After all, some might argue I should count all open software companies, those where there is the thinnest of dividing lines between producers and consumers, where the software can be modified and redistributed by recipients. Wikipedia today counts over 50 free open software companies alone. Are those not self-managed collectives?

hackNY1Some might argue that hackathons should be considered. One list of hackathons compiled in the first quarter of 2012, counted 160 hackathons taking place worldwide. If we extrapolate that, it’s likely some 640 hackathons, groups of self-organizing code teams, take place each year.

Still others might argue to include the spontaneously organizing crowd challenges where teams of “Solvers” cooperate to address business, social and technical challenges for a large prize reward. As an example, Innocentive has enlisted over 285,000 Solvers across 200+ countries, addressing over 1600 challenges.

Whatever definition of “organization” you are willing to accept and the period of time over which they operate (one day as in a “hackathon” to decades for corporations such as Favi, Mondragon or Semco ), it’s clear that bossless workplaces are much more prevalent than one might first suspect.

Did I miss any obvious candidates? Who would you include? Or exclude?

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{ 9 comments… read them below or add one }

Amy Vernon April 1, 2013 at 10:30 am

Some of these were big surprises. I’d be really interested in the case of GE Aviation, given they’re part of a much larger corporation (assuming they *are* part of G.E.?) – how they’ve made it work in their part of the larger animal. Interesting stuff, lady!

Reply

Lisa Thorell April 1, 2013 at 11:39 am

Thanks for dropping by, Amy. Yup. It’s the same GE. Fast Company did a great write-up of the story here: http://www.fastcompany.com/38322/how-teamwork-took-flight .

Reply

Wim Heemskerk August 11, 2013 at 8:20 am

Good starting point.

How would HCL fit in, with its reversed accountability? http://global-enterprise.biz/641/2011/at-hcl-technologies-employees-come-first-than-the-customers/

When do network or swarm organizations of (semi-)independent entities start to fit your definition?
http://www.happymelly.com/
http://www.fm2share.nl/

Reply

Lisa Thorell August 12, 2013 at 11:33 pm

Great questions, Wim. HCL is still another flavor of bossless organization, no? It’s unique (though initially jolting) philosophy, “Employees First, Customers Second” and associated internal initiatives flips the manager’s “commander” role into a “motivation-incentive creator” role, focusing on improving the work environment and extracting maximum value from employee intellectual capital.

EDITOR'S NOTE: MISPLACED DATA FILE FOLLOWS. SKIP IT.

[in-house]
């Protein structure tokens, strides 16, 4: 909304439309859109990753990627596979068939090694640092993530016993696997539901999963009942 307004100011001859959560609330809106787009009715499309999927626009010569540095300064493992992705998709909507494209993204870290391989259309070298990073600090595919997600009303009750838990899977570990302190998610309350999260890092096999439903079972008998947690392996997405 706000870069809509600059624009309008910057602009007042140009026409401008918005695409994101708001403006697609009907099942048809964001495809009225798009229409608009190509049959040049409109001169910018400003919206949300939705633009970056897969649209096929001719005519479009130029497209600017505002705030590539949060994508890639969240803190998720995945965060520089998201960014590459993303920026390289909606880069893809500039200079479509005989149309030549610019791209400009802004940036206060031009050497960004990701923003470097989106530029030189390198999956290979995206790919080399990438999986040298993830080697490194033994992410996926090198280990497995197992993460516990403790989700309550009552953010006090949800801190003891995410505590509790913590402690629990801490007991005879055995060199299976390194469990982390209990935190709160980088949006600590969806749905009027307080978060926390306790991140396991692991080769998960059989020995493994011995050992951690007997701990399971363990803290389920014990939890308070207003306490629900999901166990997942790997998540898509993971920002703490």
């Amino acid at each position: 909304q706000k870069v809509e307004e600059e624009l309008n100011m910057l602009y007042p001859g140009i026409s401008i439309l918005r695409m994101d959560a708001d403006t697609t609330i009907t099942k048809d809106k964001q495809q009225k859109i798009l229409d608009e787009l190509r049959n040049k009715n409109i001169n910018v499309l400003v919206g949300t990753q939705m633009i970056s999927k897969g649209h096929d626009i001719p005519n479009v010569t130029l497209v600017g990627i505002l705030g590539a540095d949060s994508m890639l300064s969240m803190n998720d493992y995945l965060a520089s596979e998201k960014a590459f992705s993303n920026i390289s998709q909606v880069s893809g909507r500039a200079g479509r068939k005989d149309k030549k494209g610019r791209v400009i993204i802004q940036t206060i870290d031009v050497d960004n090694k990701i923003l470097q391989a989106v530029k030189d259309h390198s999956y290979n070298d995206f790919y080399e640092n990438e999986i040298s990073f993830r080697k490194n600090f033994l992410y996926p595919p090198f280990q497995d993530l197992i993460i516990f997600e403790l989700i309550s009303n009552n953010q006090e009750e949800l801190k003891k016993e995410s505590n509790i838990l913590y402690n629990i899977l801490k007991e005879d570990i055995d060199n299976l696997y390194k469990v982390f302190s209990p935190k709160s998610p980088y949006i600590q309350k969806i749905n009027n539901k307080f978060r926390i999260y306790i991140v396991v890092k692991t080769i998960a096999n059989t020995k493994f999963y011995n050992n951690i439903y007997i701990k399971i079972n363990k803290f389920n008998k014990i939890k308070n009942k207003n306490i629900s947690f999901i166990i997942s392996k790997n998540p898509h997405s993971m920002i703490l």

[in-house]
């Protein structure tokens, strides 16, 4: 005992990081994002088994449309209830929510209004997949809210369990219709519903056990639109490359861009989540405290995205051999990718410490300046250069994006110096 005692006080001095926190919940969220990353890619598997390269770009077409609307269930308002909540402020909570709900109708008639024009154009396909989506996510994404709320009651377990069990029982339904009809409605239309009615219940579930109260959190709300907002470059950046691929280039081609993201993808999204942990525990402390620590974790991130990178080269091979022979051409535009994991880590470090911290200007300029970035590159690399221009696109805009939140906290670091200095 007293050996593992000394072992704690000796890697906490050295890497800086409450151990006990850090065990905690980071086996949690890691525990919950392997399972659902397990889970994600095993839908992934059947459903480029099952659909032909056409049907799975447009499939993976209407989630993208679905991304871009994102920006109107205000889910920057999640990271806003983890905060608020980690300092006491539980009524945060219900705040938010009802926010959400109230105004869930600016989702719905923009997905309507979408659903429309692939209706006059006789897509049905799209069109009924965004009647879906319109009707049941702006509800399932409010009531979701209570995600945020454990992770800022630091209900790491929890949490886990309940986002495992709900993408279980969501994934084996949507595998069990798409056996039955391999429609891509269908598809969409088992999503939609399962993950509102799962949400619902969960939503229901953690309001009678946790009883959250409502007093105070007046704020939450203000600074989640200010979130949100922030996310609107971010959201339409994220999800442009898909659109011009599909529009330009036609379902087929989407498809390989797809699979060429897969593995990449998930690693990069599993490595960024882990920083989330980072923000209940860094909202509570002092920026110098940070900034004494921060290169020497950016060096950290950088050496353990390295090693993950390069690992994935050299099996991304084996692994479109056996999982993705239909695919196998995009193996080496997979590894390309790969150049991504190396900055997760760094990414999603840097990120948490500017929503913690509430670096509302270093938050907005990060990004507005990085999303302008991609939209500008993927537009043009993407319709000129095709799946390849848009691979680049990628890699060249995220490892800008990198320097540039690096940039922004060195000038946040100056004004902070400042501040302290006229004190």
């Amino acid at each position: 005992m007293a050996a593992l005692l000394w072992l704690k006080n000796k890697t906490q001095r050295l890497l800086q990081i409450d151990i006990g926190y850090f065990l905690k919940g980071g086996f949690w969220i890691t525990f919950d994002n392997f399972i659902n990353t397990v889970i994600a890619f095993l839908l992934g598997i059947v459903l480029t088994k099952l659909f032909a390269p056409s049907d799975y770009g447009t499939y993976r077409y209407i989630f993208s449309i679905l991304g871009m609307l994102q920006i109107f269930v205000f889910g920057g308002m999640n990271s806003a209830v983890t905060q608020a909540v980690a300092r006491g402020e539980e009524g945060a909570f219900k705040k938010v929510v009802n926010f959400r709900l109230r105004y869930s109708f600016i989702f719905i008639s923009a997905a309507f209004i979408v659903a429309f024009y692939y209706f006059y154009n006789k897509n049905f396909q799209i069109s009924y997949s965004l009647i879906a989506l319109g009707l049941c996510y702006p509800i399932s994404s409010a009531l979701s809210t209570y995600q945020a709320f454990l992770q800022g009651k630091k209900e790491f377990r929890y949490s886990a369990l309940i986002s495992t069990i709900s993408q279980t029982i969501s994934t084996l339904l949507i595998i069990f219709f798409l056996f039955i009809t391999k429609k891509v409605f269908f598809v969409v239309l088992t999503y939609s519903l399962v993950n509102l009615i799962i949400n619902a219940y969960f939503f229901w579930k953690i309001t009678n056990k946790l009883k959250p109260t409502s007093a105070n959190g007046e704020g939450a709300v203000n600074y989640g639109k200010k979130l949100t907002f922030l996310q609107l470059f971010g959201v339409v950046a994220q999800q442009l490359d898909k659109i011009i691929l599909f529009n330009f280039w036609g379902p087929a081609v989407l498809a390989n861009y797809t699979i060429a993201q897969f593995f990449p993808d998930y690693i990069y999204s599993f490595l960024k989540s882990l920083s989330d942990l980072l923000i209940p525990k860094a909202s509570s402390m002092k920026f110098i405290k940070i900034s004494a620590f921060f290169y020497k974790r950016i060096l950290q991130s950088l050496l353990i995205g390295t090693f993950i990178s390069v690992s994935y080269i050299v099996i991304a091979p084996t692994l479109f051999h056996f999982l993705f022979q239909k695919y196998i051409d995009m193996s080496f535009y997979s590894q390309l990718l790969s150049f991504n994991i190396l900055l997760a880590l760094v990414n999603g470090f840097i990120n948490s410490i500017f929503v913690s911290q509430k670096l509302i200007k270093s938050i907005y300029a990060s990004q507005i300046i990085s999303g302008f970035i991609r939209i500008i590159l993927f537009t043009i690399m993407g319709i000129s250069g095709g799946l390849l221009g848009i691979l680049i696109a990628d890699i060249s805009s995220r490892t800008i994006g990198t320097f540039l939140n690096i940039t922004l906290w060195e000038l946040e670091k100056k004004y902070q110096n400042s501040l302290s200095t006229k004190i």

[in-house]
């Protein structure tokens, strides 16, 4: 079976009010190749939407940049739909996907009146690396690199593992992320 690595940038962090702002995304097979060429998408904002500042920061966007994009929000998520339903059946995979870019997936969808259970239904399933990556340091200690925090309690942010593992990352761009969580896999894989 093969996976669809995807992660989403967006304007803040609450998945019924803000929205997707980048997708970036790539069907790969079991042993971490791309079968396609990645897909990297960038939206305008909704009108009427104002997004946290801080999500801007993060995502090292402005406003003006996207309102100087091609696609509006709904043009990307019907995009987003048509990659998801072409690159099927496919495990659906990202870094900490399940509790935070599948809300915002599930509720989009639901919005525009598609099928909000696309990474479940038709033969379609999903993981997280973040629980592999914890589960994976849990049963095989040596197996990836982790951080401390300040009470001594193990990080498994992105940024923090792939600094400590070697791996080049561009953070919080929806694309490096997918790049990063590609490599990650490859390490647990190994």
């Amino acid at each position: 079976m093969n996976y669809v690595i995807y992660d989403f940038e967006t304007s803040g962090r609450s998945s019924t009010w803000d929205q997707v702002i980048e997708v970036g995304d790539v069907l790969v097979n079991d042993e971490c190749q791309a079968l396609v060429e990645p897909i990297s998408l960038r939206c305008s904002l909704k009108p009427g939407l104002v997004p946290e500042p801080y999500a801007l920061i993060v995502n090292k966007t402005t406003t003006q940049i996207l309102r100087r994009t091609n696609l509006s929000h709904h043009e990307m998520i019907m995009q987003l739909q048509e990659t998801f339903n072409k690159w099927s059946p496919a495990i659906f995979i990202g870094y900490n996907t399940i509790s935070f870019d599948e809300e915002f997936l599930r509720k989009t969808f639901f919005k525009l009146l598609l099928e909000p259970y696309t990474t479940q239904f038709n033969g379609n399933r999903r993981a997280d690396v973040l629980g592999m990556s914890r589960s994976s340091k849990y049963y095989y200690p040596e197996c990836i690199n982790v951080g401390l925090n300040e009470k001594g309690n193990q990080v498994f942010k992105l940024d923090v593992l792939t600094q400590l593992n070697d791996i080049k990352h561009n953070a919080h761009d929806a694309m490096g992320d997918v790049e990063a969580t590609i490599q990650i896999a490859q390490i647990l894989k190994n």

Network, swarm, hive organizations? While many of these are less formal structures than legal corporate structures , they show a similar social architecture to bossless organizations, focusing on the value of collaboration, encouraging the dynamic formation of intelligent teams and supporting de novo leadership roles (as opposed to appointed leadership roles).

In the end, I think savvy management in both formal and less formal structures, is coming to recognize that – whether to attract or retain great Millennial talent, grow community or maximize innovative product/services creation – these new agile, chaotic forms of organization are becoming mandatory.

Reply

Daria April 1, 2014 at 4:11 am

Great post, so encouraging. Thank you!
You might want to consider Buffer and Automattic (WordPress)

Reply

Lisa Thorell April 2, 2014 at 11:36 am

Given the lateness of my reply to you, Daria, you are correct. I need some automation tools. 😉

Reply

Sean April 2, 2014 at 4:47 am

Hi, both Stripe and github have much more employees than you indicated.
Stripe is 100+ and github is a few hundreds I think.

Reply

Lisa Thorell April 2, 2014 at 9:27 am

Hi, Sean

Thanks for dropping by and the correction. Yes- my bad- this post is a few years old. I’ll update those numbers in a bit.

Reply

Steven Mak May 15, 2015 at 6:13 am

I am glad that Odd-e is listed as one of the bossless companies in this article. It’s true that no one shall dictate any other people’s schedule and work. I would like to add further information about my company in the table.

At this moment of writing, we now have 21 employees. We are distributed across Asia – Singapore, Hong Kong, China, Japan, Korea, Thailand, and The Philippines.

Thank you for writing this article.

Reply